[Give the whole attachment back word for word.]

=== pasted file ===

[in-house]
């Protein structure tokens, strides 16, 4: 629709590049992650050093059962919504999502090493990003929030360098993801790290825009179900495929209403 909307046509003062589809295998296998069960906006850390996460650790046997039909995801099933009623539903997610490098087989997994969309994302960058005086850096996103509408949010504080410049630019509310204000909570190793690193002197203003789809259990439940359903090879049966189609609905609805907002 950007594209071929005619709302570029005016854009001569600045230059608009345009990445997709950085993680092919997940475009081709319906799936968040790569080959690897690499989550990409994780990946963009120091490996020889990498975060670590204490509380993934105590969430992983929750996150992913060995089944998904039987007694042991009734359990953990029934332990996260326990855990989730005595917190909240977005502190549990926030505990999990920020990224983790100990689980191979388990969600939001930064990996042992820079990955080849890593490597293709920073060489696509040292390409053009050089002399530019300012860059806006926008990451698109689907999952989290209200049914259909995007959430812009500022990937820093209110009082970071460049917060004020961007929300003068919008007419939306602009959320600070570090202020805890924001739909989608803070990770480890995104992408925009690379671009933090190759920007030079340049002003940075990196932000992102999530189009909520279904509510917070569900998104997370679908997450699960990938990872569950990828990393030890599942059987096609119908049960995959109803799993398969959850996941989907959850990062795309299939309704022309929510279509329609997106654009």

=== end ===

[in-house]
């Protein structure tokens, strides 16, 4: 629709590049992650050093059962919504999502090493990003929030360098993801790290825009179900495929209403 909307046509003062589809295998296998069960906006850390996460650790046997039909995801099933009623539903997610490098087989997994969309994302960058005086850096996103509408949010504080410049630019509310204000909570190793690193002197203003789809259990439940359903090879049966189609609905609805907002 950007594209071929005619709302570029005016854009001569600045230059608009345009990445997709950085993680092919997940475009081709319906799936968040790569080959690897690499989550990409994780990946963009120091490996020889990498975060670590204490509380993934105590969430992983929750996150992913060995089944998904039987007694042991009734359990953990029934332990996260326990855990989730005595917190909240977005502190549990926030505990999990920020990224983790100990689980191979388990969600939001930064990996042992820079990955080849890593490597293709920073060489696509040292390409053009050089002399530019300012860059806006926008990451698109689907999952989290209200049914259909995007959430812009500022990937820093209110009082970071460049917060004020961007929300003068919008007419939306602009959320600070570090202020805890924001739909989608803070990770480890995104992408925009690379671009933090190759920007030079340049002003940075990196932000992102999530189009909520279904509510917070569900998104997370679908997450699960990938990872569950990828990393030890599942059987096609119908049960995959109803799993398969959850996941989907959850990062795309299939309704022309929510279509329609997106654009």